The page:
APPOINTMENTS IN CONSTITUTIONAL BODIES
KATHMANDU, SEPTEMBER 3
Senior Advocate Dinesh Tripathi, who had challenged the appointments made by the erstwhile KP Sharma Oli government in constitutional bodies bypassing parliamentary hearing, filed a writ petition at the Supreme Court today seeking repeal of a stay order passed by a single bench of Justice Hari Prasad Phuyal yesterday against hearing on the case related to appointments in constitutional bodies.
As a consequence of this interim order, hearing on the case scheduled for today could not take place.
The Supreme Court decided not to register Tripathi's petition saying he was not a party to the case in which Justice Phuyal issued an interim order yesterday, according to SC Spokesperson Baburam Dahal. Tripathi, said he would continue to make his case before the SC saying that he was a concerned party in the case as the order from the single bench had halted the hearing of his case.
Yesterday, a single bench of Justice Phuyal had issued the interim order in response to a writ petition filed by Advocate Ganesh Regmi against the Supreme Court and others arguing that Chief Justice Cholendra Shumsher JB Rana's recusal from the case related to appointments in constitutional bodies was not in accordance with the law, which stipulated that the chief justice should preside over the constitutional bench.
In the writ petition, Tripathi submitted at the SC, he had named Advocate Ganesh Regmi the defendant.
Tripathi and Advocate Om Prakash Aryal had challenged the appointments made in the constitutional bodies after the Oli government amended the Constitutional Council Act through ordinances. The Oli government had appointed 52 people - 32 people as per the first ordinance issued on December 15, and 20 people as per the second ordinance issued on May 4.
Tripathi stated in his petition that the stay order issued by the single bench of Justice Hari Prasad Phuyal was erroneous as he had passed the order without giving him a chance to present his arguments, which was a key principle of natural justice. He said the stay order had deprived him of justice.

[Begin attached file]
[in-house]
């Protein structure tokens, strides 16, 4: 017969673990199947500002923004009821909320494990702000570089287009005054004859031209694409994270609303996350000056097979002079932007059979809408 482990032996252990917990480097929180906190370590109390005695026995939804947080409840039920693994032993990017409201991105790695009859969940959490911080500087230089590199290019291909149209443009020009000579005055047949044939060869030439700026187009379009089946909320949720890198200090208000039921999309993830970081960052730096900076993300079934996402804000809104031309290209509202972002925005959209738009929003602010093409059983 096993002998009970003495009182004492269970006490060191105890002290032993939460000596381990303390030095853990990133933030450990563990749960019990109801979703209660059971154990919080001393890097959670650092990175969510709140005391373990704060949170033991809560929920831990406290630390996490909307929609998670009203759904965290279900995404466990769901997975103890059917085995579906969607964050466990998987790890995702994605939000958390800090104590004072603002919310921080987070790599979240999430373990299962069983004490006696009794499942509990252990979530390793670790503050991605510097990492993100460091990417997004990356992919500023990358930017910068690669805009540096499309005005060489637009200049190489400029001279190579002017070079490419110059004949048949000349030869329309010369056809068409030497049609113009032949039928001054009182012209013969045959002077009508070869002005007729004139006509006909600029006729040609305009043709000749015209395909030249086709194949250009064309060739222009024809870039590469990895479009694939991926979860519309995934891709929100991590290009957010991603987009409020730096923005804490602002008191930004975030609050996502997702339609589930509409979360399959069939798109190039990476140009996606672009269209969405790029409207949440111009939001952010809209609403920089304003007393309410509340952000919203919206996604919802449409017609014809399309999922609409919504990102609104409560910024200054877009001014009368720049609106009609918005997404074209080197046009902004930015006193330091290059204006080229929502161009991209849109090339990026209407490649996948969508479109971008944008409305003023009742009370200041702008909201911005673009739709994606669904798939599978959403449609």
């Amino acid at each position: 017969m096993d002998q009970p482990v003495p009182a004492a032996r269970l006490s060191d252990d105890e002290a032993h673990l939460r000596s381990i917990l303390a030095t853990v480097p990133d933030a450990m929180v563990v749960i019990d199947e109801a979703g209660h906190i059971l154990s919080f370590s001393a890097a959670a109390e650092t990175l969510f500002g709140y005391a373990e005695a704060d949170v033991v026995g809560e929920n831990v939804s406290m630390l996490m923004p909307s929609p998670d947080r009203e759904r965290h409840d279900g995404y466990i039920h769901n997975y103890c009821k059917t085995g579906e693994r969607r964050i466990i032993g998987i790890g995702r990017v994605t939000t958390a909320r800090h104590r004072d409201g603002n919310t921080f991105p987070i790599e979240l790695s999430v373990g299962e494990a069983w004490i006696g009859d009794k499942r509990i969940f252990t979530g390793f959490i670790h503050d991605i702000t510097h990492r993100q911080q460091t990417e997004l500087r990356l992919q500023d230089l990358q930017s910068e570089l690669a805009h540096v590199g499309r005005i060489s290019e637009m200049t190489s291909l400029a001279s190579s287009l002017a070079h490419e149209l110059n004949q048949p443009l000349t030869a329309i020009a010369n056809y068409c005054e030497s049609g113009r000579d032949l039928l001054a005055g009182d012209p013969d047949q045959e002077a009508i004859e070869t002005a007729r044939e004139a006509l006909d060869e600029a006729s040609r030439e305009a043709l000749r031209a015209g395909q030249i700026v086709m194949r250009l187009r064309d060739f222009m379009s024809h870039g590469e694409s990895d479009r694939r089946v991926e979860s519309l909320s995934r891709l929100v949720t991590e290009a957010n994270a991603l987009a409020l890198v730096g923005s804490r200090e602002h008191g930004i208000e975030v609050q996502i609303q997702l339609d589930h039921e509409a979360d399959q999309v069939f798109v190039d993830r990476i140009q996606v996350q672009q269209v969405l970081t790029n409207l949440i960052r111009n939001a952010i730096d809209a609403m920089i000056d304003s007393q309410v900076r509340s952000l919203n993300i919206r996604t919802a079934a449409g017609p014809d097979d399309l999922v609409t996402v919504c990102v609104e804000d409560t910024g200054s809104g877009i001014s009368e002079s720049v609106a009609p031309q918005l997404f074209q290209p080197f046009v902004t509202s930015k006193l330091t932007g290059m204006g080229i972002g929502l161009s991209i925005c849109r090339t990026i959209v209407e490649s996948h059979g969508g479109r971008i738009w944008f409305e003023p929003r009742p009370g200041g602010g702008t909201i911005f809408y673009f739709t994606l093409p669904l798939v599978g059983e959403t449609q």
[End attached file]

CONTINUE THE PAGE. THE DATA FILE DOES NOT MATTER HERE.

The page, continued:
Stating that an interim order could not be passed to halt a court hearing, Tripathi argued that the single bench did not have the power to issue an order against the constitutional bench in a manner that could adversely impact the hearing of the constitutional bench. "Issuing interim orders in this manner can lead to deviation in the judiciary," he argued.
Tripathi stated that the CJ's decision to recuse himself from the case should not be an issue of judicial review as recusal decision was purely a matter of his wisdom and conscience. He stated that the concept of one not being a judge in his/ her own case was a major principle of justice as it ensured fairness in the dispensation of justice.
"If there is a situation where a judge can be biased or if there is a conflict of interest, the concerned judge should recuse himself/herself," Tripathi stated in his writ petition.
Tripathi quoted American Bar Association's model Code of Judicial Conduct, which stated that a judge should disqualify himself or herself in a proceeding in which his or her impartiality might reasonably be questioned.
A version of this article appears in the print on September 4 2021, of The Himalayan Times.